While Smythe was rising the ranks of the business and hockey worlds, another former member of the Canadian army was also making advances in his own field. Dr Colin Kerr Russel volunteered as a medic in the Canadian army in World War One and ended up being regarded as something of an expert on shell shock after his work in a military hospital in Ramsgate, Kent. After the war he became professor of neurology at McGill University in Montreal then in 1934 he joined the Montreal Neurological Institute as one of the chief neurologists.

Colin Russell (seated) was called back into the army when war was declared and was instrumental in the Canadian Army Medical Corps being in Basingstoke.

Colin Russell (seated) was called back into the army when war was declared and was instrumental in the Canadian Army Medical Corps being in Basingstoke.

When war broke out in 1939, Russel was called back into the army and was put in charge of a project to organise a specialised neurological unit for the army overseas. Whilst by today’s standards Russel’s theories on how to treat certain neurological issues are somewhat outdated, at the time they were widely read and together with his colleague in Montreal, Dr Wilder Penfield, this new project was going to do things differently and that meant the neurologist were in a team with neurosurgeons to treat the wounded soldiers who came to them. Established thinking was that during war, you kept surgeons of all sorts together. You never knew what could come in so you had access to all as needed. This was also the position of another prominent neurologist, Dr Kenneth McKenzie of Toronto General Hospital. Whilst the team would be led by a Montreal man, they needed the doctors from Toronto to function. Russel and Penfield were insistent on what they wanted but a compromise between new and old school thinking was eventually reached.

They got agreement that the mobile hospital would take to the field with Canadian troops heading to France. Some of the team were in England by Christmas 1939 and based at Aldershot. Stuck in the “phony war” that defined the start of conflict, the enemy wasn’t bullets or bombs but colds, flu and an outbreak of German measles. By the time Colin Russel arrived it was May 1940 and Dunkirk was being evacuated. Instead of looking to head to France as a field unit, Russel hunted for a premises to house the hospital in a more permanent setting and the owner of The Daily Telegraph, William Berry, the Viscount Camrose offered his home at Hackwood Park.

Hackwood Park was about 2 miles out of the centre of Basingstoke, at the time a town of about 25,000 residents compared to around 107,000 today. The original house on the site was razed by Oliver Cromwell and rebuilt in 1683 after the restoration of the monarchy. During World War One whilst Smythe was firing artillery shells and Dr Russel was working in military hospitals, the property housed the Queen of the Belgians after the Germans invaded her homeland. The then Sir William Berry acquired the house in 1935 and he agreed to lend it to the Canadian Army for free on the proviso it was returned in the same state in which it was first given to them.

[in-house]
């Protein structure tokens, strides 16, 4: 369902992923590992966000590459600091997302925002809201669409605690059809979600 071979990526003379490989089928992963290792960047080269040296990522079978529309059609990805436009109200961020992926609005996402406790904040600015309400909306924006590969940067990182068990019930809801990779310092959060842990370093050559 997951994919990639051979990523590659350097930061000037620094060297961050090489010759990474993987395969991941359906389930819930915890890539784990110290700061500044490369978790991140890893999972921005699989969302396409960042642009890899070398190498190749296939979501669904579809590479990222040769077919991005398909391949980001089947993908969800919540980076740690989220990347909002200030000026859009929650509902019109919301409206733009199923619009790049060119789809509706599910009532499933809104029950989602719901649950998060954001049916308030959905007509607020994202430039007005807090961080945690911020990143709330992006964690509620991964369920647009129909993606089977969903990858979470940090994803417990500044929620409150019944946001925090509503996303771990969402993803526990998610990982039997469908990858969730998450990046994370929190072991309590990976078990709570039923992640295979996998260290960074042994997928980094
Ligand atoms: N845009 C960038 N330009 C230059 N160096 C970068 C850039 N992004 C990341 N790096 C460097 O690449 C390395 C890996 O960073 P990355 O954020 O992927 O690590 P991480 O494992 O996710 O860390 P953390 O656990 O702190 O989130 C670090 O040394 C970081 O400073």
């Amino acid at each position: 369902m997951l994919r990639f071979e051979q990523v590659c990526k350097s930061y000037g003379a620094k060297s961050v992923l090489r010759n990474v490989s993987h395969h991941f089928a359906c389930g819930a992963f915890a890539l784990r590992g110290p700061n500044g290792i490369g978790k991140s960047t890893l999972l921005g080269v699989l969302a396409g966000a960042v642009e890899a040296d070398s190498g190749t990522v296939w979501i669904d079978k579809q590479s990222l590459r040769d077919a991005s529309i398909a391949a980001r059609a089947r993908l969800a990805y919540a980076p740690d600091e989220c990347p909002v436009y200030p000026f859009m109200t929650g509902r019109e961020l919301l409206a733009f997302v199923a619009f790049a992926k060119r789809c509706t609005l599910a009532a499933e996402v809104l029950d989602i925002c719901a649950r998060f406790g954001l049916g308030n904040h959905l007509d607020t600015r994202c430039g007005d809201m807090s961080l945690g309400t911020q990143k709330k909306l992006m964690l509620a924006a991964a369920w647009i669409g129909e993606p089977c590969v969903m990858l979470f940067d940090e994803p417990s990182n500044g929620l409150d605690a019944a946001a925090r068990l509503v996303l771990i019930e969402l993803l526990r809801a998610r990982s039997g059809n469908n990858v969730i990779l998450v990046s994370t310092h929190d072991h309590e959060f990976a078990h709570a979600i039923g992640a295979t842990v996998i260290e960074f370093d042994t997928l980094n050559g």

The move to Hackwood got its sign off from all sides and the Canadian No.1 Neurological Hospital was started with 200 beds in September 1940 and up went the Nissen Huts. Everything had come together at such a pace at Hackwood that Wilder Penfield reported to Russel “I hear a rumour that you are living in the stable. At least that will doubtless keep the rain off, and not even a Bosche (a term used to describe the Germans) would bother to bomb a horse”.
The plan for a long time remained move operations to France when the time came but it was eventually abandoned as an idea in 1942, around the time a 65 year old Russel returned to McGill University to be replaced as consultant neuropshyciatrist by Colonel FH Van Nostrand. In 1943, Hackwood was re-designated as Basingstoke Neurological and Plastic Surgery Hospital.

Russel left Britain as Smythe arrived in the country. His self-made unit, the 30th Battery spent time in Eastbourne supporting the raid on Dieppe as defence against Luftwaffe air raids. The raid on Dieppe, seen partly as a way to probe German defences and partly as a way to involve the Canadian forces in a major engagement was a disaster with nearly 1000 Canadians killed and nearly 2000 taken prisoner.

1942 rolled into 1943 into 1944 with no front line action that Smythe craved for. All the while he was micromanaging the Leafs from Britain by telegraph and letter; sending back instructions for his subordinates with regards to signings and contract negotiations.